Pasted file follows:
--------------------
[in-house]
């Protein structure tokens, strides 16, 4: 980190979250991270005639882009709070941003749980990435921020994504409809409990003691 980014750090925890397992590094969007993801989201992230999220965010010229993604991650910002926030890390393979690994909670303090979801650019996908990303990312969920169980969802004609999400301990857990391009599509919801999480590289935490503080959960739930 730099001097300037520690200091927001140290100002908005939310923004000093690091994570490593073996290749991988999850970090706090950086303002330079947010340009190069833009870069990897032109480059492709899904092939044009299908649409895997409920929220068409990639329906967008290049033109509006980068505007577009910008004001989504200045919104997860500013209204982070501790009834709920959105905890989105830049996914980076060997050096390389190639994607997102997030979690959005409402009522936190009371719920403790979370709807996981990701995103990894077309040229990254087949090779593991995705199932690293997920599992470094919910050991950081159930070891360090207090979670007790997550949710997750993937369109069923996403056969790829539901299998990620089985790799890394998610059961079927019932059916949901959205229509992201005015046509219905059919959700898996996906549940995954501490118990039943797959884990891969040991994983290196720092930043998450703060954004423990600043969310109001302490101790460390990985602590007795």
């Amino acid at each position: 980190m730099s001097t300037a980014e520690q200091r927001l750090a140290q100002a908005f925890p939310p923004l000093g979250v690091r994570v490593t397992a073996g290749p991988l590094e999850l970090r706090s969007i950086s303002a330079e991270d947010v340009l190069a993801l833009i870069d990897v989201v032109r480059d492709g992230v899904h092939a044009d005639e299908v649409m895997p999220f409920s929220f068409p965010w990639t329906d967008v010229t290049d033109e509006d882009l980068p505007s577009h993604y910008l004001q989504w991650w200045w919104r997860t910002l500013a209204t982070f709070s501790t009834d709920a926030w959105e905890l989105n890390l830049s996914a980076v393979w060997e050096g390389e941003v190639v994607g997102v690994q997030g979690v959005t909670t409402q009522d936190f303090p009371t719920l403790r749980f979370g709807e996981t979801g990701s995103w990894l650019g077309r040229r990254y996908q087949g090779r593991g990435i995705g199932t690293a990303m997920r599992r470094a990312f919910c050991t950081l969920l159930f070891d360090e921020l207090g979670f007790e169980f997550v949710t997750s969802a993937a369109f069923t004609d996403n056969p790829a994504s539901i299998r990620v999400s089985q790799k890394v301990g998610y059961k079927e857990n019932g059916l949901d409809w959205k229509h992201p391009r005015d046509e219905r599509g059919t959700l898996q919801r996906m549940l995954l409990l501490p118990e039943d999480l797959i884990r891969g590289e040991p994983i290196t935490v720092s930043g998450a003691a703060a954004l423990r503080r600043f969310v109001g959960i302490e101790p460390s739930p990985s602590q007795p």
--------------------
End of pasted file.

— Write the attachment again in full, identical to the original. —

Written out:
[in-house]
């Protein structure tokens, strides 16, 4: 980190979250991270005639882009709070941003749980990435921020994504409809409990003691 980014750090925890397992590094969007993801989201992230999220965010010229993604991650910002926030890390393979690994909670303090979801650019996908990303990312969920169980969802004609999400301990857990391009599509919801999480590289935490503080959960739930 730099001097300037520690200091927001140290100002908005939310923004000093690091994570490593073996290749991988999850970090706090950086303002330079947010340009190069833009870069990897032109480059492709899904092939044009299908649409895997409920929220068409990639329906967008290049033109509006980068505007577009910008004001989504200045919104997860500013209204982070501790009834709920959105905890989105830049996914980076060997050096390389190639994607997102997030979690959005409402009522936190009371719920403790979370709807996981990701995103990894077309040229990254087949090779593991995705199932690293997920599992470094919910050991950081159930070891360090207090979670007790997550949710997750993937369109069923996403056969790829539901299998990620089985790799890394998610059961079927019932059916949901959205229509992201005015046509219905059919959700898996996906549940995954501490118990039943797959884990891969040991994983290196720092930043998450703060954004423990600043969310109001302490101790460390990985602590007795």
């Amino acid at each position: 980190m730099s001097t300037a980014e520690q200091r927001l750090a140290q100002a908005f925890p939310p923004l000093g979250v690091r994570v490593t397992a073996g290749p991988l590094e999850l970090r706090s969007i950086s303002a330079e991270d947010v340009l190069a993801l833009i870069d990897v989201v032109r480059d492709g992230v899904h092939a044009d005639e299908v649409m895997p999220f409920s929220f068409p965010w990639t329906d967008v010229t290049d033109e509006d882009l980068p505007s577009h993604y910008l004001q989504w991650w200045w919104r997860t910002l500013a209204t982070f709070s501790t009834d709920a926030w959105e905890l989105n890390l830049s996914a980076v393979w060997e050096g390389e941003v190639v994607g997102v690994q997030g979690v959005t909670t409402q009522d936190f303090p009371t719920l403790r749980f979370g709807e996981t979801g990701s995103w990894l650019g077309r040229r990254y996908q087949g090779r593991g990435i995705g199932t690293a990303m997920r599992r470094a990312f919910c050991t950081l969920l159930f070891d360090e921020l207090g979670f007790e169980f997550v949710t997750s969802a993937a369109f069923t004609d996403n056969p790829a994504s539901i299998r990620v999400s089985q790799k890394v301990g998610y059961k079927e857990n019932g059916l949901d409809w959205k229509h992201p391009r005015d046509e219905r599509g059919t959700l898996q919801r996906m549940l995954l409990l501490p118990e039943d999480l797959i884990r891969g590289e040991p994983i290196t935490v720092s930043g998450a003691a703060a954004l423990r503080r600043f969310v109001g959960i302490e101790p460390s739930p990985s602590q007795p």